The Reserve Bank of India (RBI), the country’s central bank and banking regulator, today announced major policy decisions taken at its bi-monthly monetary policy review meeting held during 3rd to 5th October. While the RBI’s Monetary Policy Committee (MPC) kept key rates unchanged in its rate setting review, the policy measures announced cover significant areas of regulation, payments systems and consumer protection.
India’s central bank outlined several regulatory initiatives to strengthen oversight across banks, non-banking financial companies (NBFCs) and other entities regulated by it.
Revised Norms for Project Finance
The RBI plans to issue revised guidelines on the prudential framework for income recognition, asset classification and provisioning pertaining to advances for projects under implementation. This is aimed at strengthening the regulatory framework for project finance across all regulated entities like banks, NBFCs and mortgage lenders.
Project finance loans usually involve financing for infrastructure and industrial projects which entail complex structuring and have long gestation periods spanning years before projects start generating cash flows. The extant prudential norms for such project loans also vary across different regulated entities leading to uneven practices.
The revised uniform framework aims to address these issues by harmonizing the norms for aspects like loan classification and provisioning, treatment of delayed projects and calculation of provisioning requirements based on the date of commencement of commercial operations. The norms are expected to align risk management and loan loss provisioning with the economic life cycle of project loans.
Credit Risk Transfer by NBFCs
The RBI has decided to permit NBFCs in the middle and base layers to offset their credit exposures through eligible credit risk transfer instruments, similar to norms currently applicable only to upper layer NBFCs. This move aims to harmonize credit concentration norms related to credit risk transfer across NBFCs of all layers.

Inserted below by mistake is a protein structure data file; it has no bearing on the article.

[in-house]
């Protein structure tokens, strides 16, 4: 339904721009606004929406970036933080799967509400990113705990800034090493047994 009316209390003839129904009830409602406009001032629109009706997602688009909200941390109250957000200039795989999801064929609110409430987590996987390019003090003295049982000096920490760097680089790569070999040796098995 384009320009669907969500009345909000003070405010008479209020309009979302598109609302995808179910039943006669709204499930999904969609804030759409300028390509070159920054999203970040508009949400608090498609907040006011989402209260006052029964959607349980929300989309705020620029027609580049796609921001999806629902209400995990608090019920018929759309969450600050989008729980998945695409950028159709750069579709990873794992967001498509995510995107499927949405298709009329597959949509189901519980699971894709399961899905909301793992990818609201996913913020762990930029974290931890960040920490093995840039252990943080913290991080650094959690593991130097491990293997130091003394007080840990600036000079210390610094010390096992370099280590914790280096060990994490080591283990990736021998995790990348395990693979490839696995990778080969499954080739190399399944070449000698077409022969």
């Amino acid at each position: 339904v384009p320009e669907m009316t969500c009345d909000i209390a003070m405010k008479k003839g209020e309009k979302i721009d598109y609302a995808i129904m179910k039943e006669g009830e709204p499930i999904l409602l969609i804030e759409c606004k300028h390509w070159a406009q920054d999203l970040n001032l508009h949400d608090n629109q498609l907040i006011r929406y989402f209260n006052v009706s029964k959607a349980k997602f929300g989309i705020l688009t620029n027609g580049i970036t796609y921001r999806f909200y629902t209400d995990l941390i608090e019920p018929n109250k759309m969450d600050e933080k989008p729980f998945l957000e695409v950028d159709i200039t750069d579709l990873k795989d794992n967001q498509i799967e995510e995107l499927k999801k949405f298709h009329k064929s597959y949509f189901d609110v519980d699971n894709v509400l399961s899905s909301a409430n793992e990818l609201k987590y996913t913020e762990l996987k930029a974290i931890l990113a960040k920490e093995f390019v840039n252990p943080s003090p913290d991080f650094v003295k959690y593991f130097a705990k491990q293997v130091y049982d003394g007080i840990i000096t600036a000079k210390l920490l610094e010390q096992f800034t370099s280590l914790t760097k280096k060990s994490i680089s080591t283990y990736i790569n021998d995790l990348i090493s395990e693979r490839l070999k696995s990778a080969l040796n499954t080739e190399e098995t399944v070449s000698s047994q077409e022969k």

Credit concentration risk refers to risk arising from excessive exposure to single/group borrowers as a percentage of the NBFC’s capital funds. The extant norms limit NBFCs’ exposure to a single party/group to 15% of owned funds for upper layer, 10% for middle layer and 5% for base layer NBFCs.
The credit risk transfer mechanisms allow NBFCs to reduce their credit exposures by purchasing guarantees, credit derivatives etc. that absorb losses in case the borrower defaults. Earlier, only upper layer NBFCs were permitted to avail this facility. The latest move will provide flexibility to middle and base layer NBFCs as well with appropriate safeguards.
Incentives for UCBs Meeting PSL Targets
With a view to incentivize urban cooperative banks (UCBs) that achieve priority sector lending (PSL) targets, the RBI has decided to increase the limit on gold loans under the bullet repayment scheme from Rs 2 lakh to Rs 4 lakh.
This enhanced limit will apply to UCBs that have met the overall PSL target of 75% as well as sub-targets for different categories as on March 31, 2023 and continue to meet them thereafter. The categories include loans to small and marginal farmers, micro-enterprises and weaker sections.
The RBI had earlier provided an extended timeline to UCBs for meeting PSL targets in view of limitations arising from their regional focus. UCBs play an important role in priority sector lending owing to their widespread presence including in rural areas. The higher gold loan limit is expected to improve priority sector coverage of UCBs.
Framework for Recognising SROs
The RBI plans to issue an omnibus framework for recognizing self-regulatory organizations (SROs) across its regulated entities like banks, NBFCs, mortgage lenders etc. At present, SROs function mainly in the securities market and commodity derivatives market domains.
Self-regulation by industry members through SROs can complement regulatory oversight by enhancing compliance standards among members. SROs can also provide a useful consultative platform for policy making by leveraging industry insights.